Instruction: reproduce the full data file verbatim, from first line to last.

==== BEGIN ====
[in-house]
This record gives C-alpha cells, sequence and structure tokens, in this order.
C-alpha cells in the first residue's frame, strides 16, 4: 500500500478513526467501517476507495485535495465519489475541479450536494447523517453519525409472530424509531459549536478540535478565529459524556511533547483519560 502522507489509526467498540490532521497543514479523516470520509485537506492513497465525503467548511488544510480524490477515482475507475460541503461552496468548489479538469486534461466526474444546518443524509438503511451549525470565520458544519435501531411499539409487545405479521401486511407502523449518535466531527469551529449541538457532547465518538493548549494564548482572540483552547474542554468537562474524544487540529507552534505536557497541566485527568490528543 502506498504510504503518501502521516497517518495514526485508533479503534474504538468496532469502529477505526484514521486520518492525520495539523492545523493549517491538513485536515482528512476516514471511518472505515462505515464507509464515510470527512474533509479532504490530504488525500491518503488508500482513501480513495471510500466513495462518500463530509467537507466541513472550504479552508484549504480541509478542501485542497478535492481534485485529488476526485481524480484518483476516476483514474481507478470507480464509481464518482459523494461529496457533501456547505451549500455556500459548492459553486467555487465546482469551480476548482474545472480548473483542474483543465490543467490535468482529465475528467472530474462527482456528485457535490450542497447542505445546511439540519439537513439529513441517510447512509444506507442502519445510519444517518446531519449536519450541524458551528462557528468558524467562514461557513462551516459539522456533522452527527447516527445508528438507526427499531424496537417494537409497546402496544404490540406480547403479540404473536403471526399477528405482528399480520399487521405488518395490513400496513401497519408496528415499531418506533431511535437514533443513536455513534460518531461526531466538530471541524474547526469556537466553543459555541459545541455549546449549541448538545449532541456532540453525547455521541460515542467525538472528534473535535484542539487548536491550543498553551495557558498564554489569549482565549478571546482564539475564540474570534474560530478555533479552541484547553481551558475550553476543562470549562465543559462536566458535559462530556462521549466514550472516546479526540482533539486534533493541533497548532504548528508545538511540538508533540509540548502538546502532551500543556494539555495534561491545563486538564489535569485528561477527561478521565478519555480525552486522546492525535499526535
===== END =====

[in-house]
This record gives C-alpha cells, sequence and structure tokens, in this order.
C-alpha cells in the first residue's frame, strides 16, 4: 500500500478513526467501517476507495485535495465519489475541479450536494447523517453519525409472530424509531459549536478540535478565529459524556511533547483519560 502522507489509526467498540490532521497543514479523516470520509485537506492513497465525503467548511488544510480524490477515482475507475460541503461552496468548489479538469486534461466526474444546518443524509438503511451549525470565520458544519435501531411499539409487545405479521401486511407502523449518535466531527469551529449541538457532547465518538493548549494564548482572540483552547474542554468537562474524544487540529507552534505536557497541566485527568490528543 502506498504510504503518501502521516497517518495514526485508533479503534474504538468496532469502529477505526484514521486520518492525520495539523492545523493549517491538513485536515482528512476516514471511518472505515462505515464507509464515510470527512474533509479532504490530504488525500491518503488508500482513501480513495471510500466513495462518500463530509467537507466541513472550504479552508484549504480541509478542501485542497478535492481534485485529488476526485481524480484518483476516476483514474481507478470507480464509481464518482459523494461529496457533501456547505451549500455556500459548492459553486467555487465546482469551480476548482474545472480548473483542474483543465490543467490535468482529465475528467472530474462527482456528485457535490450542497447542505445546511439540519439537513439529513441517510447512509444506507442502519445510519444517518446531519449536519450541524458551528462557528468558524467562514461557513462551516459539522456533522452527527447516527445508528438507526427499531424496537417494537409497546402496544404490540406480547403479540404473536403471526399477528405482528399480520399487521405488518395490513400496513401497519408496528415499531418506533431511535437514533443513536455513534460518531461526531466538530471541524474547526469556537466553543459555541459545541455549546449549541448538545449532541456532540453525547455521541460515542467525538472528534473535535484542539487548536491550543498553551495557558498564554489569549482565549478571546482564539475564540474570534474560530478555533479552541484547553481551558475550553476543562470549562465543559462536566458535559462530556462521549466514550472516546479526540482533539486534533493541533497548532504548528508545538511540538508533540509540548502538546502532551500543556494539555495534561491545563486538564489535569485528561477527561478521565478519555480525552486522546492525535499526535